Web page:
Webinar on Unique Molecular Identifier (UMI)-powered Ultra-sensitive Variant Calling using Strand NGS on 13 Dec at 2:30 PM and 9:30 PM IST by Dr.Pandurang Kolekar

Unique Molecular Identifiers (UMIs) are short random nucleotide sequences that are increasingly being used in high-throughput sequencing experiments. In this webinar, we will highlight the UMI-friendly features of Strand NGS v3.1 including support for handling well known and customised UMI libraries, QC metrics, consensus alignment, UMI-based family size filters for read list, genome browser enabled … Continue reading “Webinar on Unique Molecular Identifier (UMI)-powered Ultra-sensitive Variant Calling using Strand NGS on 13 Dec at 2:30 PM and 9:30 PM IST by Dr.Pandurang Kolekar”

Decoding Breast Cancer using Strand NGS DNA Variant analysis

One of the most dreaded diseases mankind has faced in recent times is cancer. Because of high morbidity and mortality rates that cancer brings it is a fearsome disease. When we hear about cancer no one believes that it can happen to them or to anyone else close. But the reality is far from this. … Continue reading “Decoding Breast Cancer using Strand NGS DNA Variant analysis”

Strand Life Sciences to showcase Strand NGS, analysis software for next-generation sequencing data at ASHG 2017

Scientists from Strand Life Sciences will demonstrate ‘Strand NGS’, an all-in-one next generation sequencing software at the 67th Annual Meeting of the American Society of Human Genetics (ASHG) to be held from Oct 17 to 21 in Orlando, Florida.Strand is excited to be an exhibitor at ASHG 2017 and will use this opportunity to showcase … Continue reading “Strand Life Sciences to showcase Strand NGS, analysis software for next-generation sequencing data at ASHG 2017”

The tyranny of large numbers: mutations in breast cancer

What’s in a number? Small numbers are roguish capsules of triple meaning. The number 7 is the date you were married; it’s the exact number of teaspoons of sugar in a halwa recipe your mom sent you; it’s the age of your eldest son on his next birthday. As we get older, we become acquainted … Continue reading “The tyranny of large numbers: mutations in breast cancer”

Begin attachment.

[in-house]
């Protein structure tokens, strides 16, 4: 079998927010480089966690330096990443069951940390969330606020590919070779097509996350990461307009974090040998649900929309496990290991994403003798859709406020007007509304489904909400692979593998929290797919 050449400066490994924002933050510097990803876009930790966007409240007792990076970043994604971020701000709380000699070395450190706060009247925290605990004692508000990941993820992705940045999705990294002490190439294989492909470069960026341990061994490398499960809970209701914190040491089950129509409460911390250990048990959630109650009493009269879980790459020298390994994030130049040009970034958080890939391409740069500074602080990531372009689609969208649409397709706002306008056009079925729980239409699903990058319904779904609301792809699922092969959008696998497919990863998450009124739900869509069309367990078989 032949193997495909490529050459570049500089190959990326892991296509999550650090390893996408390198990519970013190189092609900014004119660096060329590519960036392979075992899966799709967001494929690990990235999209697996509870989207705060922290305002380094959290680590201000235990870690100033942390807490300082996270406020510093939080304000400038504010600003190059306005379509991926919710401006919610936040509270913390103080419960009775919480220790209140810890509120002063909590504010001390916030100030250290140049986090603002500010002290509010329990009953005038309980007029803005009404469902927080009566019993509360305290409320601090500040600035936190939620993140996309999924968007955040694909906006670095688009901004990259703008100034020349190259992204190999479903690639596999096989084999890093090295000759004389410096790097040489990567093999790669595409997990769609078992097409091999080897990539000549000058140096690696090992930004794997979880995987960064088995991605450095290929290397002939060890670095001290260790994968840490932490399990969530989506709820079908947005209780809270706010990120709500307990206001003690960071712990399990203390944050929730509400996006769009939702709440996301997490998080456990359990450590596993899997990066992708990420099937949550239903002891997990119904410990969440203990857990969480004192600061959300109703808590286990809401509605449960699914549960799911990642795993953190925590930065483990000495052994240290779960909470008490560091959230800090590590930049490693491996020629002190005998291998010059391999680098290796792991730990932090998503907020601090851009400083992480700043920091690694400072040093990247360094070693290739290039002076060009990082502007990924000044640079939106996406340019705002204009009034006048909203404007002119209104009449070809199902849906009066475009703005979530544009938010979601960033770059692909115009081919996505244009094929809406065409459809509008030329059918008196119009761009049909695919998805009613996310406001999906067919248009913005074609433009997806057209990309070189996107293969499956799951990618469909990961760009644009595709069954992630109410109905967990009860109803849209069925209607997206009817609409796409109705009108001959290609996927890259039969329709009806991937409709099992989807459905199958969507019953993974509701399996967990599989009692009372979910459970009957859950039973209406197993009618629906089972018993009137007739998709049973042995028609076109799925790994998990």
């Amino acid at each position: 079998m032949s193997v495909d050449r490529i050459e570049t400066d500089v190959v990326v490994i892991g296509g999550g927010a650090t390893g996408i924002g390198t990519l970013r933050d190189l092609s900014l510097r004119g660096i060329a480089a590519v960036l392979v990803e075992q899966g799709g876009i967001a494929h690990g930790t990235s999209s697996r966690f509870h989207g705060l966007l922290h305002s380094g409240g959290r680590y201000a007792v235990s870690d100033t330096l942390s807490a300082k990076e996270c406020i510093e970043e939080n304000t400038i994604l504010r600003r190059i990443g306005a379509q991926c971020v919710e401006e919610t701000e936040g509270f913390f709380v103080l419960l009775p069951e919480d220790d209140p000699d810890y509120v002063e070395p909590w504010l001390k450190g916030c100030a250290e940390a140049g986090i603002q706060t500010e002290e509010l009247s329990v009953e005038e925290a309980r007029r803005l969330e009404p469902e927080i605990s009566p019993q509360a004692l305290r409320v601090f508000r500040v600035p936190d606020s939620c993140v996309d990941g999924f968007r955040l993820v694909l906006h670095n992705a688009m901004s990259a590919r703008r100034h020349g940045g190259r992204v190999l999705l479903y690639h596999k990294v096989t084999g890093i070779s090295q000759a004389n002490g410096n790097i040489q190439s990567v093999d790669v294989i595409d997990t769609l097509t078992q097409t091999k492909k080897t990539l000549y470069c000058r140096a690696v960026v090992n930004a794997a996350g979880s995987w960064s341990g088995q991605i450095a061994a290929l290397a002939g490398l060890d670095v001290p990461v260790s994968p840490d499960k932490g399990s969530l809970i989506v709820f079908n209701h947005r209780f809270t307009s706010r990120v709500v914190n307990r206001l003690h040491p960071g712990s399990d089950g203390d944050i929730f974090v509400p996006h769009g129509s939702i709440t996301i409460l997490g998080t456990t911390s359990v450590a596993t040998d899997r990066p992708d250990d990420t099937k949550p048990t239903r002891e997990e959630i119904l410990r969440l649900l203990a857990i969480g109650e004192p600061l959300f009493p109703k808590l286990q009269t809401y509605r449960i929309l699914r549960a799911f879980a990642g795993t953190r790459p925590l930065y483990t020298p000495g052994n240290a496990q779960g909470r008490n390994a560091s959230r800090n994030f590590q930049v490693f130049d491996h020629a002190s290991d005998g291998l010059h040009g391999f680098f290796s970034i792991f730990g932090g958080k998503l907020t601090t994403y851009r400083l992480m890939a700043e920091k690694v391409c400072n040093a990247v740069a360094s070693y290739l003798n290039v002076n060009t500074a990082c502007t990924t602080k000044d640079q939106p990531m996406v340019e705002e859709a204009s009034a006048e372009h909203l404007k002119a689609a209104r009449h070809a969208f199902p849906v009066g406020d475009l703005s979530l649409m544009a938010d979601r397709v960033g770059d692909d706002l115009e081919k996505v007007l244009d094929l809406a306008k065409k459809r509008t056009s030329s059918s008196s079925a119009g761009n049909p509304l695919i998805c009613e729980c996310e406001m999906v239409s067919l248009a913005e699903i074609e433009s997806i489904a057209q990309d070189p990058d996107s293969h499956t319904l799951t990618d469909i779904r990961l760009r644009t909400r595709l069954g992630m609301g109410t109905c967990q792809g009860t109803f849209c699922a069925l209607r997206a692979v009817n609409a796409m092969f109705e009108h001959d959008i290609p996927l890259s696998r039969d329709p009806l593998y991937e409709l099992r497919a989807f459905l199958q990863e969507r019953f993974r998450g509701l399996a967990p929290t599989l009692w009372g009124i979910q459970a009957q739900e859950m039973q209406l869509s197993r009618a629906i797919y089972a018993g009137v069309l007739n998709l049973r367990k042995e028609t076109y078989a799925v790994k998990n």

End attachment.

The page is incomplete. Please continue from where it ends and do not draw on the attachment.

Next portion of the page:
Accuracy puts the there in speed: DNA-Seq stuff!

In certain circles, asking why speed is good is tantamount to heresy. I once submitted a paper with the phrase “computational performance is not an explicit goal of this work” in the abstract. It was rejected; in his explanatory note, the reviewer had said that my approach was “unlikely to yield great speedups,” and that … Continue reading “Accuracy puts the there in speed: DNA-Seq stuff!”

Seeing is Believing – Genome Browser and Elastic Genome Browser in Strand NGS

The unending desire and quest to unravel and see what lies beneath the deepest layers have always pushed humans to improve upon anything and everything that they touch. This curiosity in a way has led to never thought before technological advances.  One of the most important discoveries of all the times has been the discovery … Continue reading “Seeing is Believing – Genome Browser and Elastic Genome Browser in Strand NGS”

It’s pronounced three dot oh

Getting things to “just work” is hard. Getting them to just work and be good is harder. With StrandNGS 3.0, we believe we’ve done both. A quarter year’s labour of love, three dot oh feels different because it is different; it feels good because it is. RNA alignment is faster. If you’re using transcriptome + genome alignment, you … Continue reading “It’s pronounced three dot oh”

Rare diseases: or, what happens when backups fail

Ploidy is a funny old Greek word for a modern, almost modish concept: data backups. Ploidy is the number of copies of an organism’s DNA. Certain kinds of algae, for instance, don’t buy into backups; they’re haploid, and contain only a single copy of DNA. Plants, on the other hand, are polyploidal; paranoiacs of the … Continue reading “Rare diseases: or, what happens when backups fail”

Celebrating 25th Release announcement of Strand NGS

We are happy to share the announcement of the 25th release of Strand NGS (v2.8). We started our journey as bioinformatics experts in 2000, and moved into the next-generation sequencing space with the launch of Strand NGS (formerly Avadis NGS) in October 2010. Since then we have grown with our customers, added more workflows, features, … Continue reading “Celebrating 25th Release announcement of Strand NGS”

Reduce the SNP annotation time by up to 95%

Explore the new script ‘Create Targeted VAL’ in Strand NGS for creating subset of dbSNP database with target regions of interest and run your analysis. This feature reduces your SNP annotation time by up to 95% depending on the target regions of interest. Strand NGS v2.7 has more exciting features. Listed below are few: